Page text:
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Interview with CHRISTOPHE CHANTZIS, producer for Ian Van Dahl (UK Top 3) - Jul 22, 2002

"Record companies are going to invest more and more in dance music, because it' s much cheaper for a dance act to make an album than it is for a rock band."

picture Christophe Chantzis, together with Erik Vanspauwen, make up Ian Van Dahl, who have recently scored a Top 3 hit in the UK with “Castles In The Sky”. They work within a Belgian production & management team, W64 Music. Chantzis' other credits include Absolom and Dee Dee.

How did you get started in the music business and how did you become a songwriter and producer?

I've been in the music business all my life. My father was a DJ, my brother is a DJ, my grandmother was an opera singer, my uncle was a finalist at the Queen Elizabeth piano contest...everybody in my family plays an instrument. The only difference between me and my brother and previous generations is that we're the only ones who are into dance music. But you can trace that back to my father, who was into disco in the late 70s. He was already playing Giorgio Moroder, Donna Summer, Hernandez, Earth Wind & Fire...stuff like that; that sound influenced me a lot.

What advice would you give someone who wants to be a dance producer?

To be a producer, not specifically a dance producer, involves about 10% inspiration and 90% perspiration. A good idea alone is not enough, you need to work on every section of the music. You need the good idea, the sound quality, and the talented people around you. The company you work with, the team, the promotion, everything is important, and it's the same for every kind of music.

What are the key lessons you’ve learnt since you started producing?

We try to be aware of what our weaknesses are, and we work hard at correcting those weaknesses. Take the example of our national swimmer, Frederik Deburghgraeve, who swam the world record at the Olympic games, even though he has asthma. He wasn't the best swimmer, there were many swimmers more talented than he was, but he did it!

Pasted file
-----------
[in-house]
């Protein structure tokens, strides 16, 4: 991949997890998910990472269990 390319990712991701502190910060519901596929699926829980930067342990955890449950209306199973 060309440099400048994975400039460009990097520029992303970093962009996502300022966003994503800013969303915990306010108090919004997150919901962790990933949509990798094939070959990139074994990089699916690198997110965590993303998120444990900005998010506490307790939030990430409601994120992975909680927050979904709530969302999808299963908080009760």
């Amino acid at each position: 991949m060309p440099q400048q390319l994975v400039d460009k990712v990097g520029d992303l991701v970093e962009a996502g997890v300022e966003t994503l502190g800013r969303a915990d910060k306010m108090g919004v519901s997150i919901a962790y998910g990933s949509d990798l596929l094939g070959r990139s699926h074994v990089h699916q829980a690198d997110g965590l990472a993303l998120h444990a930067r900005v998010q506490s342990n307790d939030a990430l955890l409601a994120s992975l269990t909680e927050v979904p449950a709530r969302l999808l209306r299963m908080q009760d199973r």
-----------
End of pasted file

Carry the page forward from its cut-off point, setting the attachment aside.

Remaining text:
Most of the time, people who are less talented get further in life, because they have to work that little bit harder. I think it's the same with our productions. We know that we're not the most gifted people in the business, so we work even harder: instead of stopping, we'll work one or two weeks more to get to the same level as other people.

How does your production company work?

We work for W64 Music, which is a management & production company, and A&S Productions, which is a label. W64 has a deal with EMI (through Antler-Subway), but we have the possibility to sign our records to different record companies in the different countries. We are not exclusively bound to EMI. Since our kind of music first needs to get recognised in a new territory through the clubs, we are looking for good club labels in each country that are well connected with a major record company. For Ian Van Dahl for instance, we chose NuLife in the UK, who has a deal with BMG.

Artists that work for W64 are Erik Vanspauwen and me who do Ian Van Dahl, Dee Dee, Absolom and other projects; Peter Luts and David Vervoort who are behind Lasgo, and a couple of other people.

What work pattern do you follow in the studio?